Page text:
(ii) subsequent poisoning of the animals, when they
eat the
contaminated vegetation/forage.
The pollutants mainly responsible for most livestock
damage are :
Fluorine : Of all the farm animals, cattle and sheep are
the most susceptible to fluorine toxicity. Horses are
quite resistant, while poultry are probably the most
resistant to fluorine of all the farm animals. Fluorine is
a cumulative poison under conditions of continuous
exposure to subacute doses. Its effects are lack of
appetite, rapid loss of weight,lameness, periodic
diarrhoea, muscular weakness, wearing of teeth, and
death.
Lead : Chronic lead poisoning has been observed
frequently in animals that have been grazing near
smelters and lead mines. It causes paralysis and
difficulty in breathing. In case of acute lead
poisoning, the onset is sudden and the course is
relatively short. There is complete loss of appetite,
paralysis, and diarrhoea.
Arsenic : In acute cases, it can cause severe
salivation, thirst,vomiting, irregular pulse and
respiration, abnormal body temperature, and death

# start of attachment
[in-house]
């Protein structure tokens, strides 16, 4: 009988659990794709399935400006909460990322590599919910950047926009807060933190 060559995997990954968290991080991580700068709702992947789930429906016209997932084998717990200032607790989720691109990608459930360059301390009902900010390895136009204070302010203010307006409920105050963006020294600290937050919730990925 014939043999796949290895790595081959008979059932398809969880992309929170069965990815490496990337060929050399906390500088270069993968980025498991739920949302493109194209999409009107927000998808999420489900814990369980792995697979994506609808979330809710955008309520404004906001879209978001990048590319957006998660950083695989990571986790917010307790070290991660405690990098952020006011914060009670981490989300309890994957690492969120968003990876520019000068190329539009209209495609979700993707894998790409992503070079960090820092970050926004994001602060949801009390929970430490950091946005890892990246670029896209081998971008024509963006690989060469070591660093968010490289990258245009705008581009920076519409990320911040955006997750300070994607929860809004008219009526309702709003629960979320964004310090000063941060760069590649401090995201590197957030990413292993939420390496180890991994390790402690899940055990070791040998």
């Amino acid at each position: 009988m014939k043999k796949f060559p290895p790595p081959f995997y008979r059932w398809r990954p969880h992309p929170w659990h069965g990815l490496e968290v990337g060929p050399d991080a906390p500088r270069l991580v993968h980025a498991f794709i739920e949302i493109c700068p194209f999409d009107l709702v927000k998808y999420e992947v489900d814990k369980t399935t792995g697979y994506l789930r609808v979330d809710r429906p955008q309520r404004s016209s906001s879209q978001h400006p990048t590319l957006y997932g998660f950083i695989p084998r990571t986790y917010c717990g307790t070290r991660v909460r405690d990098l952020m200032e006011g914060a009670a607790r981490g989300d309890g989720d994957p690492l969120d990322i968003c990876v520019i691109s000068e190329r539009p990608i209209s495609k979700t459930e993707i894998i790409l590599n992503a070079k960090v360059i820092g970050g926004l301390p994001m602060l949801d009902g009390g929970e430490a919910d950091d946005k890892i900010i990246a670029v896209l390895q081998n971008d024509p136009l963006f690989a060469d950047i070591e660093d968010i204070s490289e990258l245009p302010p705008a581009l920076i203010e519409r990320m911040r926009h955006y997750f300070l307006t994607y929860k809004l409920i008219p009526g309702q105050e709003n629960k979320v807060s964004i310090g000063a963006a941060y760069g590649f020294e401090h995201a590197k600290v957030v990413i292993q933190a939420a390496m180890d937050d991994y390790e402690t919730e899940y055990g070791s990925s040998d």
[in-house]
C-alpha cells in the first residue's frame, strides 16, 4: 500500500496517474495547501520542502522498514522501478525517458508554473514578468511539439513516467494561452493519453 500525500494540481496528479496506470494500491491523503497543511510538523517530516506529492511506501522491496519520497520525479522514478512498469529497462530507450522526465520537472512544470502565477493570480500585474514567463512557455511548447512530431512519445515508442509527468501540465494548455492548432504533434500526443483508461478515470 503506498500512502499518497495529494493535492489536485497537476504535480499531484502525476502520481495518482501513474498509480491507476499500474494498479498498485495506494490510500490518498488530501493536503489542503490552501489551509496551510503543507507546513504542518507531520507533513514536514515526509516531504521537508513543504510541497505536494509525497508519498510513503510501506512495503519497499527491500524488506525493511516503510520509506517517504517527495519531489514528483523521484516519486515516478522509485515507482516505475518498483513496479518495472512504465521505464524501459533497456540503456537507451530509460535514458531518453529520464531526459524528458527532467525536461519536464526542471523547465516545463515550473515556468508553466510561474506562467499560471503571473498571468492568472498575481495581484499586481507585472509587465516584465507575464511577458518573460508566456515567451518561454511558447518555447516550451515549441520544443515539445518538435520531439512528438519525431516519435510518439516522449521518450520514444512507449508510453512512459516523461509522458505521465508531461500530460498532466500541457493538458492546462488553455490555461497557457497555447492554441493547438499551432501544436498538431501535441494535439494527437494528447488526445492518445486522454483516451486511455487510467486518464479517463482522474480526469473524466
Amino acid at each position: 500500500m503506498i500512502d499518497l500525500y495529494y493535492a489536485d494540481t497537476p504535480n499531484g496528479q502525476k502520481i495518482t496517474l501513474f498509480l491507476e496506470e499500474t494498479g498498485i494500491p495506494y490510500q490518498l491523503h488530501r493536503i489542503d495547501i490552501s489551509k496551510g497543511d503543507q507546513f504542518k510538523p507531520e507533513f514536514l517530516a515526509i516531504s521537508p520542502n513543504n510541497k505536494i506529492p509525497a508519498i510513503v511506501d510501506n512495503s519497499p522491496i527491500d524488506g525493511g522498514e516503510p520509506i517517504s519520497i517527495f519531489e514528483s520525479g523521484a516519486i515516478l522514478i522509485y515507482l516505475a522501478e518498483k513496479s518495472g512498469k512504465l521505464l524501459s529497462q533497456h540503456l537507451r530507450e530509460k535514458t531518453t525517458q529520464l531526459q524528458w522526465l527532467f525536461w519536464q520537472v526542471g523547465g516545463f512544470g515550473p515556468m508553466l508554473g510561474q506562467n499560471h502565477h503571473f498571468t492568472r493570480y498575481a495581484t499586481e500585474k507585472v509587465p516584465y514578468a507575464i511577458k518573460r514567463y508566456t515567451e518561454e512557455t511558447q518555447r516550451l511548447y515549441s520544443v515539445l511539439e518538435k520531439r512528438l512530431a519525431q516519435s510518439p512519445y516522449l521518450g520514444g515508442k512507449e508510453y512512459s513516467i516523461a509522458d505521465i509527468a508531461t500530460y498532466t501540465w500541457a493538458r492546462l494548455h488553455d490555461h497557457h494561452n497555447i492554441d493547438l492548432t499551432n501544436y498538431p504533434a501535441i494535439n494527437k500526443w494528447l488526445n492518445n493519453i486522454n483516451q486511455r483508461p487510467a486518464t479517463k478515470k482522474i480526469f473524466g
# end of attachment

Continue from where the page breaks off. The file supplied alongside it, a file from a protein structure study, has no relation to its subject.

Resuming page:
in few hours. Chronic arsenic poisoning causes
cough,diarrhoea, anaemia, abortion, paralysis, and
death.
Economic Effects of Air Pollution
Air pollution damage to property/material is a very important
economic aspect of pollution, and it covers a wide range :
(i) Corrosion : Air pollution damages materials chiefly by corrosion
of metals. The prime air pollutant responsible for metallic
corrosion is SO2. In the presence of oxygen and moisture, it is
converted to sulphuric acid. Deposition of this acid on metal
parts of building roofs, railway tracks, overhead wires, metal on
bridges, and other structures cause enormous loss due to
corrosion.
(ii) Damage to building materials : The acid deposition reacts with